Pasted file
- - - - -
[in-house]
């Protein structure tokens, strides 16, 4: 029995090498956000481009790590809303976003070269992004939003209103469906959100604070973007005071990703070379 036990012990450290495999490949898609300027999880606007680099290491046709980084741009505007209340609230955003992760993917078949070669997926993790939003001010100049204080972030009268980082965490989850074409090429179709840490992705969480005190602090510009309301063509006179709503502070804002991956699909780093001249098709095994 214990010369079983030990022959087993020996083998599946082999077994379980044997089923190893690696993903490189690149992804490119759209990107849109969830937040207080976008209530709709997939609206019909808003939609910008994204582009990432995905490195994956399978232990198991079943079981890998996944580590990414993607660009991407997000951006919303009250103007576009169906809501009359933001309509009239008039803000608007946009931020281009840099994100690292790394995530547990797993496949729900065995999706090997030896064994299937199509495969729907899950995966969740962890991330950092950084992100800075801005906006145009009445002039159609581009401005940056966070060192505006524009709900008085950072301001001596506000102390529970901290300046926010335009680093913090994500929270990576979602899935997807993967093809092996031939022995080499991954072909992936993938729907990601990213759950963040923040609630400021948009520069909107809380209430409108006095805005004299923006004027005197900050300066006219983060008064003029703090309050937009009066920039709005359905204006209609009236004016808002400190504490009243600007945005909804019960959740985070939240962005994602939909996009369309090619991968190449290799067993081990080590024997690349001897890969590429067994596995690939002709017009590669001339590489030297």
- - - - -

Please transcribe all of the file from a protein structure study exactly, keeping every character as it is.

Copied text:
[in-house]
């Protein structure tokens, strides 16, 4: 029995090498956000481009790590809303976003070269992004939003209103469906959100604070973007005071990703070379 036990012990450290495999490949898609300027999880606007680099290491046709980084741009505007209340609230955003992760993917078949070669997926993790939003001010100049204080972030009268980082965490989850074409090429179709840490992705969480005190602090510009309301063509006179709503502070804002991956699909780093001249098709095994 214990010369079983030990022959087993020996083998599946082999077994379980044997089923190893690696993903490189690149992804490119759209990107849109969830937040207080976008209530709709997939609206019909808003939609910008994204582009990432995905490195994956399978232990198991079943079981890998996944580590990414993607660009991407997000951006919303009250103007576009169906809501009359933001309509009239008039803000608007946009931020281009840099994100690292790394995530547990797993496949729900065995999706090997030896064994299937199509495969729907899950995966969740962890991330950092950084992100800075801005906006145009009445002039159609581009401005940056966070060192505006524009709900008085950072301001001596506000102390529970901290300046926010335009680093913090994500929270990576979602899935997807993967093809092996031939022995080499991954072909992936993938729907990601990213759950963040923040609630400021948009520069909107809380209430409108006095805005004299923006004027005197900050300066006219983060008064003029703090309050937009009066920039709005359905204006209609009236004016808002400190504490009243600007945005909804019960959740985070939240962005994602939909996009369309090619991968190449290799067993081990080590024997690349001897890969590429067994596995690939002709017009590669001339590489030297």